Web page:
"What they cannot forgive is that we have made a socialist revolution," Castro declared. It was the first time he had characterized the revolution as "socialist" and some historians believe the timing was no accident. 

Until then, Castro had been playing off American and Soviet interests and felt that to get any significant backing from Moscow he had to make such a statement. With the expectation that an invasion was imminent, he made his declaration. (The Russians would wait another year before they recognized the Cuban revolution as "socialist.")

Cuban leader Fidel Castro writing at the front during the Bay of Pigs invasion in April 1961. Associated Press

The invasion began in the early hours of April 17 at the Bay of Pigs on Cuba's southern coast, and at another nearby location. The 1,400 invaders, called Brigade 2506, soon faced the full might of the Cuban armed forces. The fighting was over in less than 72 hours.

'A perfect failure'

"The Bay of Pigs invasion was described at the time as the rarest of all things - a perfect failure," Wayne Smith wrote in his 1985 book, The Closest of Enemies.

Kennedy immediately accepted responsibility for the failure. However, explanations for that failure vary. Kennedy supporters presented him as trapped after he inherited an ill-conceived plan.

Some believe the CIA plan had a premise that Kennedy would abandon efforts to hide U.S. involvement and send in the Marines rather than allow defeat, even though Kennedy had told the CIA he would not approve their use.

President John F. Kennedy, left, and former President Dwight D. Eisenhower walk along a path at Camp David in Thurmond, Md., as the two met April 22, 1961 to discuss the Bay of Pigs invasion. Photographer Paul Vathis won a Pulitizer Prize for this photo. Paul Vathis/Associated Press

Washington officials also expected the invasion would spark a popular uprising in Cuba, something Smith called "a wildly implausible hope," given Castro's widespread support at the time.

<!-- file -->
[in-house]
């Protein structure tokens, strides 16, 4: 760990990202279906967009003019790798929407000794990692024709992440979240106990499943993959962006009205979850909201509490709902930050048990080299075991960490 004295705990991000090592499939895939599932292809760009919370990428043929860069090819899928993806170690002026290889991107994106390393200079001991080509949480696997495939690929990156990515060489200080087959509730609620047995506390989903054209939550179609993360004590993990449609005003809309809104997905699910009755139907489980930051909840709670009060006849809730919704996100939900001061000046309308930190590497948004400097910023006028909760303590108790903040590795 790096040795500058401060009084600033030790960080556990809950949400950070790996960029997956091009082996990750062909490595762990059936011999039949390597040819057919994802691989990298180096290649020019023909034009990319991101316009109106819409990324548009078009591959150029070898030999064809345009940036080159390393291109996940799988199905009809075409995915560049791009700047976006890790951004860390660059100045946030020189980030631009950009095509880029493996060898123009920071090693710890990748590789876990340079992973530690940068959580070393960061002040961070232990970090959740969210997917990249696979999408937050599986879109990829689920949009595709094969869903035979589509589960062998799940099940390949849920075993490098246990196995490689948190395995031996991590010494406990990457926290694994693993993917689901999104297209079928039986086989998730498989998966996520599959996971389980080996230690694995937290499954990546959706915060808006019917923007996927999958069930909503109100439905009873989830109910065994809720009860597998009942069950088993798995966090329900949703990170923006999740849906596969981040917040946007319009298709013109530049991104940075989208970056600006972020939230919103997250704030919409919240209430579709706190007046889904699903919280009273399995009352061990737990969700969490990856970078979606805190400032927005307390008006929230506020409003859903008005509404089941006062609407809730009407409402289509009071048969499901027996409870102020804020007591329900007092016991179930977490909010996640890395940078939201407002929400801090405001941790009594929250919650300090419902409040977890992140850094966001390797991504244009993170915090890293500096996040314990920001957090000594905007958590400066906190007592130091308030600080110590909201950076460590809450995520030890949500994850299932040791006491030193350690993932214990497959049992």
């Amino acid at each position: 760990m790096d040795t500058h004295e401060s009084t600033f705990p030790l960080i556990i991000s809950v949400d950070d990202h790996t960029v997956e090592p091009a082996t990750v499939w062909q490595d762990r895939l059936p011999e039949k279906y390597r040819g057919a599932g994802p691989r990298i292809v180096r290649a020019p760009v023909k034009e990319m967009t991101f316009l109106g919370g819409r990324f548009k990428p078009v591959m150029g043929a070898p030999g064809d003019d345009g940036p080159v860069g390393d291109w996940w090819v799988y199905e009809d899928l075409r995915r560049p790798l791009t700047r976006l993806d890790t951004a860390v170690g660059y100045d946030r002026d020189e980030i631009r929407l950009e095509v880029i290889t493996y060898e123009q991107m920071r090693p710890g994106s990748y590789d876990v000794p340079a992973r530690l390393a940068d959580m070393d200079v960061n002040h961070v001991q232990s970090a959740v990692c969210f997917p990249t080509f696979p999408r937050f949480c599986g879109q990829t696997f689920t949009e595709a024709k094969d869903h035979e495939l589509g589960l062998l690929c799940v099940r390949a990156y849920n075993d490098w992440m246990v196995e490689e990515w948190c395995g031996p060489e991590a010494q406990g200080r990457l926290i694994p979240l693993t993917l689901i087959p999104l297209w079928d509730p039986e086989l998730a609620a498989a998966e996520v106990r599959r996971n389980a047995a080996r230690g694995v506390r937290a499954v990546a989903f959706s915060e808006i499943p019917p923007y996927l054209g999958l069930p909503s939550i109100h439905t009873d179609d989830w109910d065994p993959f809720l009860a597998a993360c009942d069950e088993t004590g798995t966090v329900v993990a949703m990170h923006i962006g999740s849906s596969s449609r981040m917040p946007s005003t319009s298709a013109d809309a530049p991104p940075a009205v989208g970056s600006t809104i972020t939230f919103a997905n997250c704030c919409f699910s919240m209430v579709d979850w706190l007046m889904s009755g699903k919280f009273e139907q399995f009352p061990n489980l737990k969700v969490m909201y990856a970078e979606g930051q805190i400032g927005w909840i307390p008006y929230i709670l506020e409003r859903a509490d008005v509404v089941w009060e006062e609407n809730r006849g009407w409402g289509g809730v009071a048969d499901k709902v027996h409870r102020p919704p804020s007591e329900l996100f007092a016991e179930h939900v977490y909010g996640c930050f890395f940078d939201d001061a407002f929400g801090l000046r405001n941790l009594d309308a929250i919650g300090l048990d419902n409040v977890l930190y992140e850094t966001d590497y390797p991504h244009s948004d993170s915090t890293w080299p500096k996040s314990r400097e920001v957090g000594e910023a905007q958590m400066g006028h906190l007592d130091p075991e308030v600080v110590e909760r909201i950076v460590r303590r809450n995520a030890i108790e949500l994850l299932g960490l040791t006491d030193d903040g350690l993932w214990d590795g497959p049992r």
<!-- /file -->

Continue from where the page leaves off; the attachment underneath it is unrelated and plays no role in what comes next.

The CIA itself would soon conclude, secretly, that the project should have been abandoned once it lost its "covert nature."

For Jorge Soberon, the consul general for Cuba in Toronto, the event's significance goes far beyond Cuba. "This was the first defeat of U.S. imperialism in the western hemisphere," he told CBC News.

Not only had the U.S. government been seen to be in violation of national and international law, and involved in deception, the invasion helped Castro to consolidate his regime. It also led to a mutual defence pact with the Soviet Union, and then Russian ballistic missile sites in Cuba. The Cuban missile crisis followed in 1962 — the closest the world has ever come to all-out nuclear war.

Shortly after the invasion fiasco, Kennedy told the CIA to "get rid of" Castro. That led to Operation Mongoose, which proposed 32 different measures to get rid of the Castro regime.

Remembering the Bay of Pigs

For many Cuban families, the Bay of Pigs is remembered for the loss of loved ones. About 125 members of the invading forces died and the Cuban government says 157 died on their side.

Members of Brigade 2506 are in custody after their invasion and then surrender following their Bay of Pigs invasion in Cuba in April 1961. Miguel Vinas/AFP/Getty Images

About 1,200 invaders were taken prisoner. They were released the following year in exchange for food and medicine.

The invasion is remembered differently in Cuba and in the anti-Castro Cuban community in the U.S.

The Miami school board held an April 13 event to honour members of Brigade 2506, presenting it as a Cuban and not American inspired event. Local officials also pushed successfully for the cancellation of a music festival that was to have taken place four days earlier because it was supposed to include musicians from Cuba.

For Cuba, a country that likes anniversaries, Soberon said this is one of the biggest, "because our revolution survived and was secured after the invasion."

The Cuban Communist Party scheduled their sixth party congress to coincide with the anniversary. The congress, which met April 16-19 in Havana, approved a series of market reforms, but in keeping with "the socialist character of our country," according to Soberon, remembering Castro's speech 50 years ago.

The party also elected a new leadership, one without Fidel Castro.